- During his time as head of the ANG group in California, which is controlled by Denver Post owner William Dean Singleton, McKibben came under fire in a 2003 story in an alternative weekly that said he “embodied the company’s policy of staring down unions at all costs, bleeding the papers white, and kicking money upstairs to finance boss Singleton’s relentless newspaperbuying spree.”
McKibben also was painted as a socialite who ordered staff to cover events he attended.
Asked about the story, McKibben said it was written by a former ANG employee and union member who was unhappy with contract negotiations. McKibben said the story didn’t discuss his success in negotiating a union contract that raised pay and expanded retirement benefits. McKibben denied ordering reporters to cover social events.
McKibben also was embroiled in lawsuits related to the sale of the San Francisco Examiner. As publisher, McKibben was asked by the paper’s family ownership to find a buyer, news stories reported.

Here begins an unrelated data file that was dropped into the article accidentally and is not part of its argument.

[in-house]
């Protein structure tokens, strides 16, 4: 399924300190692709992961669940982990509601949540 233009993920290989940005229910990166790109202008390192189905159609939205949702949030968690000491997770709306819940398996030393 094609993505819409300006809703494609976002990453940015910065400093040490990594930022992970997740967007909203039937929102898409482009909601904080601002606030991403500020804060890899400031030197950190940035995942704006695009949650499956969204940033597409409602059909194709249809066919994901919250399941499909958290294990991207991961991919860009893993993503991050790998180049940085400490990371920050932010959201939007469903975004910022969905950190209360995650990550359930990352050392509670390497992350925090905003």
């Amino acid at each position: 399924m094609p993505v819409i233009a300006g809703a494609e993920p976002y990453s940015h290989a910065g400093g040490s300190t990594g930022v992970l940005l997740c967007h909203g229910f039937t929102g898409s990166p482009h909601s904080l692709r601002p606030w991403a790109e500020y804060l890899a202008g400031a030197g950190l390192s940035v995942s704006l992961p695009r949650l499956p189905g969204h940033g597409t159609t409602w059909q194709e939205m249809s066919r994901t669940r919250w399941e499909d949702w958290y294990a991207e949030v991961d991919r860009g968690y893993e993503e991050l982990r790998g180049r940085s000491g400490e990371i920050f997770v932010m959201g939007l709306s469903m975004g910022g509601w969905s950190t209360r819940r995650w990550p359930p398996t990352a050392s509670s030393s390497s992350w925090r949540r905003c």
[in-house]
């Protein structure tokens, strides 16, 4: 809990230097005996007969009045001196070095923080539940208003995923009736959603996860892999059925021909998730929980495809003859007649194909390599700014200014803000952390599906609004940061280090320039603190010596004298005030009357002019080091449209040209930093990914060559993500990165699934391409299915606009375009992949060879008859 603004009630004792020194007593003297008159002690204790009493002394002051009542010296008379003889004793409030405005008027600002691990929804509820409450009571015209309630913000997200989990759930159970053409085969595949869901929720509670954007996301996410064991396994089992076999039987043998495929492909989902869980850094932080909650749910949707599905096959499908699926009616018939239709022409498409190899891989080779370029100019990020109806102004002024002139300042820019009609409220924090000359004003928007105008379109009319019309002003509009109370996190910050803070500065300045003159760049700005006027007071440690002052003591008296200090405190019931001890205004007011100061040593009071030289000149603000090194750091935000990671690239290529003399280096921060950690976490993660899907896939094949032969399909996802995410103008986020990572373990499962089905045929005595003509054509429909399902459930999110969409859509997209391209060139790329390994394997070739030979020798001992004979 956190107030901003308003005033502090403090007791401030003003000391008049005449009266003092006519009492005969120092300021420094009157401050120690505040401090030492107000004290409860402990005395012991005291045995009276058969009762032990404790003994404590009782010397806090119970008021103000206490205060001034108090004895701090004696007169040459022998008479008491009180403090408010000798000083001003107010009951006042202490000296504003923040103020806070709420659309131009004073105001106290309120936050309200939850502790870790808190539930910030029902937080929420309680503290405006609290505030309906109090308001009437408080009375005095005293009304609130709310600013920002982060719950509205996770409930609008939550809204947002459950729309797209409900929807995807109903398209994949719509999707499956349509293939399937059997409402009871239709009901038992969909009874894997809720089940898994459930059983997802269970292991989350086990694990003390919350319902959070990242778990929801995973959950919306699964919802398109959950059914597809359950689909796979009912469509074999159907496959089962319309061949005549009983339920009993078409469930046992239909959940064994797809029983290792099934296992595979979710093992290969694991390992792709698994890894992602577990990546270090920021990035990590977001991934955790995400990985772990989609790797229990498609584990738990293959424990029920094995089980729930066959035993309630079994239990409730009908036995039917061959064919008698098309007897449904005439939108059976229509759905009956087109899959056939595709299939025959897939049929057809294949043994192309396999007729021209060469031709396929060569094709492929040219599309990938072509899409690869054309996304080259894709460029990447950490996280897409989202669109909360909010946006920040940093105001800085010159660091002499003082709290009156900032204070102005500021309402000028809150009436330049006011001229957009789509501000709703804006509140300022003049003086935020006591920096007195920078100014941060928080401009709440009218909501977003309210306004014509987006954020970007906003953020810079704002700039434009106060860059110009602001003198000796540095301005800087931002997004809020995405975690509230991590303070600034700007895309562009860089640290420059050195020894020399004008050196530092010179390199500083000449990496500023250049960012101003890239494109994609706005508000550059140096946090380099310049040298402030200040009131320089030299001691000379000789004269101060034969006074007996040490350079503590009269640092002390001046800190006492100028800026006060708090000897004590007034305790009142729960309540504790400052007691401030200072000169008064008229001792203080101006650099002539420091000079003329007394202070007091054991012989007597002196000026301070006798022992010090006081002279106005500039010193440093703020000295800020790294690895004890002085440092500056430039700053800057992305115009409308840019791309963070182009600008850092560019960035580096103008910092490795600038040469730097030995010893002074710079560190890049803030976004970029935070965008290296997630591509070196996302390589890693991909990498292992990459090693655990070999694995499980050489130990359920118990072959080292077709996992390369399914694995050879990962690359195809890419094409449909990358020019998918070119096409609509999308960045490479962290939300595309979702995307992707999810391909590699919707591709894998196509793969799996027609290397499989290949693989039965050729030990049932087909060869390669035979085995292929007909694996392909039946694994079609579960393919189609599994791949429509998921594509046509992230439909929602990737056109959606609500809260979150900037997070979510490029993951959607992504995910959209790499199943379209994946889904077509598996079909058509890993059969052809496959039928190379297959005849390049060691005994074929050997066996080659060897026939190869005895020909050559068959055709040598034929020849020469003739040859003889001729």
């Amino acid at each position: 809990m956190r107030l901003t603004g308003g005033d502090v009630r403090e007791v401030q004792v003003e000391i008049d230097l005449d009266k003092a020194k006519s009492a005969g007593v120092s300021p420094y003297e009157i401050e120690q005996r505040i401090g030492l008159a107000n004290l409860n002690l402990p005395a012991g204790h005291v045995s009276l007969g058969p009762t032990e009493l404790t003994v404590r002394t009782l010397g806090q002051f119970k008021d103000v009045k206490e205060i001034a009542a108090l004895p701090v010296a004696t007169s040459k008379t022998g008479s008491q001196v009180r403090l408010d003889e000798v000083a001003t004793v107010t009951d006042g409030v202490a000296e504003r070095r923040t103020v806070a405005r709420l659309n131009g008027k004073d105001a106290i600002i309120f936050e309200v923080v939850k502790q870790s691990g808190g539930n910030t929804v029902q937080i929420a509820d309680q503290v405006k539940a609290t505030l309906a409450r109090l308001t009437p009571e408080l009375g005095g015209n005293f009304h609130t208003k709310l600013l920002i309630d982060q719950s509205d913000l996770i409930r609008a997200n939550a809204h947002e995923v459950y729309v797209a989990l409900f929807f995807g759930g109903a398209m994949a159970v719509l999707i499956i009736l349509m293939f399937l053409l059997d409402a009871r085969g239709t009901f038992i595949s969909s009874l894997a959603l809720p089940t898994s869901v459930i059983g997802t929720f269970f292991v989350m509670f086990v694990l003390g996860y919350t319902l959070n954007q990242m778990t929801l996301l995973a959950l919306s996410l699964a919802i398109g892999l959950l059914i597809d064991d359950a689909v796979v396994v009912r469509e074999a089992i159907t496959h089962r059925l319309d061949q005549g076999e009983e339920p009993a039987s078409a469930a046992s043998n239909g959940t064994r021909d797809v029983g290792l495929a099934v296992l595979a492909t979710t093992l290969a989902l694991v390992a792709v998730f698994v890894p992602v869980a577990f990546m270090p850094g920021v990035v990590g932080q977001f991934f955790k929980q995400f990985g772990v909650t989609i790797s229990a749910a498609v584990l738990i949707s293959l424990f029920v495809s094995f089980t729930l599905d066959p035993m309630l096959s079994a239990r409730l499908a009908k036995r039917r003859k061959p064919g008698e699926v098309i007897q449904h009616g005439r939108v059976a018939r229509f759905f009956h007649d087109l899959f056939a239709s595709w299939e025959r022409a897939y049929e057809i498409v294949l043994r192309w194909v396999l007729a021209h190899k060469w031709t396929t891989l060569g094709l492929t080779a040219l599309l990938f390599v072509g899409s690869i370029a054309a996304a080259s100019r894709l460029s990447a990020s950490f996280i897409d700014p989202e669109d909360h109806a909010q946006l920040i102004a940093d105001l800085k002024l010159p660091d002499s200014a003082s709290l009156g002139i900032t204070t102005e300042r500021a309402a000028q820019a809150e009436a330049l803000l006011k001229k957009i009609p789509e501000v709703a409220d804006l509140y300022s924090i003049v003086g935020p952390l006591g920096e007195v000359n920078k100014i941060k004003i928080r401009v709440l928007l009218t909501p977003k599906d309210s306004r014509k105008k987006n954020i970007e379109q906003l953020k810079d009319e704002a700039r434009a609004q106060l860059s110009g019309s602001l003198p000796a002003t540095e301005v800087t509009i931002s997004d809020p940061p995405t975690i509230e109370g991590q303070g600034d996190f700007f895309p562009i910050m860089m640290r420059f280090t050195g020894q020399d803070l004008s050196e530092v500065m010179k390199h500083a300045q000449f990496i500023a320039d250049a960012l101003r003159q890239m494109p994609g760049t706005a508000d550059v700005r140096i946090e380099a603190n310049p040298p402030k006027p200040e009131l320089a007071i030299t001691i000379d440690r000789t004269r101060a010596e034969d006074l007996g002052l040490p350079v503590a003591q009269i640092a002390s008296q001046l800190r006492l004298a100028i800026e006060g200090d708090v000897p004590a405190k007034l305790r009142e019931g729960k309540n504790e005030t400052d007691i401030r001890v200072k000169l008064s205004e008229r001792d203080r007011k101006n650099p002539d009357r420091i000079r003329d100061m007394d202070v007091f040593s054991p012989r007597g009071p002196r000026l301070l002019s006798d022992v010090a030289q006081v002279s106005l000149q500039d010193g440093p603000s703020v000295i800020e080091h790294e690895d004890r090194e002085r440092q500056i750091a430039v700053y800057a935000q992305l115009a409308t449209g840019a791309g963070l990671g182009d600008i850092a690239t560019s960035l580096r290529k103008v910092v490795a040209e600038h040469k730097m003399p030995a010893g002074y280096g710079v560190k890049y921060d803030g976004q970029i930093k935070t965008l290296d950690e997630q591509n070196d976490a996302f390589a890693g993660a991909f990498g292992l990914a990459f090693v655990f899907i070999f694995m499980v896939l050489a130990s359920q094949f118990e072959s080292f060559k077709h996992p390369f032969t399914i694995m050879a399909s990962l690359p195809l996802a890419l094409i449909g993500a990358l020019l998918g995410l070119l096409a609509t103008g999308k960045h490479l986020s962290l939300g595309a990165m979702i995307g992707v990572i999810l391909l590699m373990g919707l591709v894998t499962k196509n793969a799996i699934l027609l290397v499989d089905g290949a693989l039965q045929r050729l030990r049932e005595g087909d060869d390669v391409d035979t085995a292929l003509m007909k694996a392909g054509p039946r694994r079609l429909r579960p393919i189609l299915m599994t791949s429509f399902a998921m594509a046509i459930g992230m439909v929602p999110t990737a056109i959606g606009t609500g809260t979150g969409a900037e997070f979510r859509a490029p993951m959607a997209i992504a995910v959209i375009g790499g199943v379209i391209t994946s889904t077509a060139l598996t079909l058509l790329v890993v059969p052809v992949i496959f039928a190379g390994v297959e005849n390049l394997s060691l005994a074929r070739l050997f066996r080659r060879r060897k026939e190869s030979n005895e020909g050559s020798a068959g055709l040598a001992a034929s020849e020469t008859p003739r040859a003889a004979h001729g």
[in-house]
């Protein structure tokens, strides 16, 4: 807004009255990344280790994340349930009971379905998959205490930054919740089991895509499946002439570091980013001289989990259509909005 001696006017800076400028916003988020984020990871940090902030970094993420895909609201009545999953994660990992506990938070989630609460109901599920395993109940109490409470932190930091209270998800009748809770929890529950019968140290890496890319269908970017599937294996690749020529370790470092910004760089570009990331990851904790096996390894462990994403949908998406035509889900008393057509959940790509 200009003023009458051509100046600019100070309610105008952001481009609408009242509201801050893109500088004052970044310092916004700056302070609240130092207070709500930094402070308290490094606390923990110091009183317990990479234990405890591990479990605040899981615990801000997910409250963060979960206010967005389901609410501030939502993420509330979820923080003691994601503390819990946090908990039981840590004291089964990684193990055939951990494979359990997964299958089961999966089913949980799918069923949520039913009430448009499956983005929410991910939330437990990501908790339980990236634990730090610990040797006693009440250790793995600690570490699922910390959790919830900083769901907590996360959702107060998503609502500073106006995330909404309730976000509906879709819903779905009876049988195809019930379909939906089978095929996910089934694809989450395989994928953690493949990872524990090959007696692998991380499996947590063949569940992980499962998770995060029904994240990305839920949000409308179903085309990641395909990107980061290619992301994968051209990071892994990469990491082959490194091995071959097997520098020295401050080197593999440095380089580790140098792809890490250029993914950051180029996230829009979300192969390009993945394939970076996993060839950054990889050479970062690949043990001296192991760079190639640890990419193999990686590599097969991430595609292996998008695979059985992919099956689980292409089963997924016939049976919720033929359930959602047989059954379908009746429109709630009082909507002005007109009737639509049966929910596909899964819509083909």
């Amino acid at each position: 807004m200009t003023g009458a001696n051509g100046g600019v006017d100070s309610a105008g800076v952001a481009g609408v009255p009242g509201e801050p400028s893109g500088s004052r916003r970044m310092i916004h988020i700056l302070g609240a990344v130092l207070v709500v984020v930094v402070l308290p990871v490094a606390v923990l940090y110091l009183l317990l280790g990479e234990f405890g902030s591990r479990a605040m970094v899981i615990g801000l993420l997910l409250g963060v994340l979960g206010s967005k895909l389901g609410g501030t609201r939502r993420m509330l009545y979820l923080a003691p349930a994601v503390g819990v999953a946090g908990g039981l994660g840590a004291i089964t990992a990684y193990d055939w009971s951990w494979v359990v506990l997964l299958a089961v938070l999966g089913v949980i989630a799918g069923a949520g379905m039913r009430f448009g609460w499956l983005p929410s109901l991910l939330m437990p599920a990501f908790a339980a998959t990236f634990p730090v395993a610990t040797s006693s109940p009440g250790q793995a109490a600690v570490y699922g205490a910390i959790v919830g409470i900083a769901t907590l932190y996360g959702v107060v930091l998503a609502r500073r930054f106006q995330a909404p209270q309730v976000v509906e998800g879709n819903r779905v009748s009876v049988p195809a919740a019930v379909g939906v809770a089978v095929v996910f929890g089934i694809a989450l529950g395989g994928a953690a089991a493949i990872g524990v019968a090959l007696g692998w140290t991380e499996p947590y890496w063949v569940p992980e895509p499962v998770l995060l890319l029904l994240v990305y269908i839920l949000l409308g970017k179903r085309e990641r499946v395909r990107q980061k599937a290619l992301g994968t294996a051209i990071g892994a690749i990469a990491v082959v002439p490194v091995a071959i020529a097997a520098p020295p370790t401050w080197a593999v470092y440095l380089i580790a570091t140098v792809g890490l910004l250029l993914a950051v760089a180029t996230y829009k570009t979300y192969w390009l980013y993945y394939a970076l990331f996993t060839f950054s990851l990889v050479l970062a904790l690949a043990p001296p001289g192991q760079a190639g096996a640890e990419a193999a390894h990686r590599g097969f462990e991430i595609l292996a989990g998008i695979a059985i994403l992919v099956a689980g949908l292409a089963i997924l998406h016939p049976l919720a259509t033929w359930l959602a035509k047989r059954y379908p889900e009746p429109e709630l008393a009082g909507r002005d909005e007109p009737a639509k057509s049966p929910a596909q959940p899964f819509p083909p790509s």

After the Examiner’s sale in 2004, McKibben sued the former owners and alleged they withheld compensation owed to him as part of the deal. The previous owners countersued, alleging McKibben failed to get top dollar for the paper and steered the sale to Denver businessman Phillip Anschutz — who employed McKibben’s brother as a consultant.
Both lawsuits were settled in June 2005, McKibben said.
What his new paper didn't say was that the Examiner's current owner, Phil Anschutz, was paying McKibben $420,000 a year plus a $180,000 annual bonus, according to court records cited by the Los Angeles Times in a July 23, 2006 story. McKibben also got a country club membership paid by the Examiner owner. And who says free newspapers don't pay?